The problems associated with amphibian exposure to these chemical pollutants include effects on plasma thyroxine, plasma corticosterone, larval size, developmental stage, body condition, hermaphrodism and demasculinized larynges, and increased susceptibility to infection. Other side effects of exposure to Atrazine include “edema, erratic swimming and irregular behavioral activity”.[28] Exposure rates to Atrazine were tested by Tyrone Hayes. He showed that hermaphroditism occurred in larvae of both Rana pipiens and Xenopus laevis at levels as low as 0.1ppb. Previous studies on Atrazine have shown that this endocrine disruptor causes male amphibian larvae to be chemically castrated and feminized. Hermaphroditism in amphibians and mammals may result from androgen converting to estrogen.[26] Ultimately, the effects of Atrazine on the organism depend on the point of which it is exposed during its life cycle.[26]

The metamorphosis of frogs most commonly occurs in an aquatic environment and they generally come in to contact with more than one type of pesticide here. Multiple pesticides used on agricultural lands make their way into watersheds from runoff. Hayes et al. (2006) studied impacts of mixtures of nine pesticides in the wild and their effects in low concentrations, finding negative effects on amphibian development and growth. Based on these negative effects it was assumed that the survivorship of each species would also be affected, though it was not seen in this study.

One of the pesticides, propiconizole, caused levels of development to retard, in addition to delayed metamorphosis. Atrazine was seen to reduce the size of the individual at the time of metamorphosis. All nine pesticides were examined at 0.1 ppb, which is stated to be an “ecologically relevant concentration”.[19] Studies have addressed the issue of short term exposure to pesticides, but have yet to address how long term exposure may affect amphibians, as well as humans.

Atrazine is the most commonly used pesticide found in ground and surface water, as well as in soils.[27] Atrazine persists within soil from sixty to one hundred days because it is not readily absorbed by soil particles. This allows it to readily permeate ground water sources leading to contamination.[27] Pesticide drift causes the waterways and air to become contaminated. Exposure to chemical pollutants in the atmosphere has severely decreased air quality. Amphibians and humans alike are affected by pesticide drift. The amounts of pesticides in the air can cause simple problematic issues like asthma, or serious issues such as illness, birth defects, and cancer.[24] Studies have been performed in regards to the level of Atrazine and what is safe for human consumption. In accordance with the standards of water quality, there should be no more than 3 parts per billion (ppb) in drinking water.[21] The most commonly tested amount of Atrazine on amphibians is 0.1 ppb. This small amount has shown to cause malformations in some species of frogs. The “safe” amount of Atrazine in drinking water is thirty times greater than the amount that causes malformations in amphibians.[29] The EPA ignores the phenomena of "pesticide drift", the occurrence of pesticides being carried by wind. Gaseous pesticides such as fumigant pesticides and nearly every other pesticide used today moves easily through the air, and into communities where people live, work, and play.[24]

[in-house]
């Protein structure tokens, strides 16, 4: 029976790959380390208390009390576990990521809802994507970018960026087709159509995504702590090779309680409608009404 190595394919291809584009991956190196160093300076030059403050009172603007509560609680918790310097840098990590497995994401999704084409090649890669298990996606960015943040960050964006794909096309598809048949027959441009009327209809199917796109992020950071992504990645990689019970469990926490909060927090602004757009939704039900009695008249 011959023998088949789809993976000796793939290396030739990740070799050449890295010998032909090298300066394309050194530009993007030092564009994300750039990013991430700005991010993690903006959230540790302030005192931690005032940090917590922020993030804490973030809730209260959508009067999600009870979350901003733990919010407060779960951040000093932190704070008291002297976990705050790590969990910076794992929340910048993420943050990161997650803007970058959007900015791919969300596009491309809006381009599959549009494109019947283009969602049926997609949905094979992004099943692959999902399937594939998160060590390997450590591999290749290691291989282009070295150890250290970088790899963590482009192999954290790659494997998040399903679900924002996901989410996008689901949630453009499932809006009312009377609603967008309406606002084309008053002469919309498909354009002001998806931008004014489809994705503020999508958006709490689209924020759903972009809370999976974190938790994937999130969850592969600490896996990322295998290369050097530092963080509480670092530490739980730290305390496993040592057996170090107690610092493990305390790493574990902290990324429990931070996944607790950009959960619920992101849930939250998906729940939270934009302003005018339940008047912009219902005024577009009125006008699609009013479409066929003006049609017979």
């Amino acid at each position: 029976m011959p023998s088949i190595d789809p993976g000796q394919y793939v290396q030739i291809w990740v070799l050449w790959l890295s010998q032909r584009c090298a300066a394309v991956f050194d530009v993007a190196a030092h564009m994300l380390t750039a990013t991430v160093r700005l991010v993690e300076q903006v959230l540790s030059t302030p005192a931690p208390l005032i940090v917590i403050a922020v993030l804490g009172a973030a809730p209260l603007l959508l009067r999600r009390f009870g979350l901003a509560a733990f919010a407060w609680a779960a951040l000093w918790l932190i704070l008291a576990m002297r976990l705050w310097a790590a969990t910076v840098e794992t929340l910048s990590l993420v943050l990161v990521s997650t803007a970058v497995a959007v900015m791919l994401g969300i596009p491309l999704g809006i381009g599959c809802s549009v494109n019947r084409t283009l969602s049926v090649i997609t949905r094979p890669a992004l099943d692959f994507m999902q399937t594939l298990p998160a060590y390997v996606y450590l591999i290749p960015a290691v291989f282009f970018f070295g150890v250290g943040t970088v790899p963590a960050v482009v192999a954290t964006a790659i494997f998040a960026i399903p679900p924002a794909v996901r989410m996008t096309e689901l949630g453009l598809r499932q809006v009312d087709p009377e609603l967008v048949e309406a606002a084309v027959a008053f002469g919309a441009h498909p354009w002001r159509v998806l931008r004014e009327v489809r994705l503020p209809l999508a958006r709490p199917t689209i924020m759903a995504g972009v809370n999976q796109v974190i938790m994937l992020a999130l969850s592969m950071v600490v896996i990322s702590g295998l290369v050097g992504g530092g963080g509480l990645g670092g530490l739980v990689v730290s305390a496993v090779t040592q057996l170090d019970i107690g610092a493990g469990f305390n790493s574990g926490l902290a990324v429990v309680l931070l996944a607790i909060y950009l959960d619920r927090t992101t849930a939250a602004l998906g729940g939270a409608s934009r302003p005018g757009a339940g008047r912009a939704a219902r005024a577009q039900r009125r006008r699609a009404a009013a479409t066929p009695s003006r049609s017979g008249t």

Efforts to reduce pesticide use

Around the world people are beginning to educate themselves and their communities of the growing dangers of pesticides in their environments. Atrazine is banned in France, Denmark, Germany, Norway, and Sweden.[24] Community-based green roots movements are growing to ban deadly pesticide use in their surrounding environment. Local organizations are lobbying to regulate the use of pesticides. Cases have been brought to the Supreme Court in Canada in regards to local rights to prohibit pesticide use in their communities.[24]

Many are concerned that regulation of pesticides is flawed, suffering from a lack of uniformity in the laws that regulate pesticide use that results from decentralized decision making by local and state governments.[24] The EPA, under the Federal Insecticide Fungicide and Rodenticide Act (FIFRA), makes the decisions regarding the regulation of pesticide use in the United States.[21]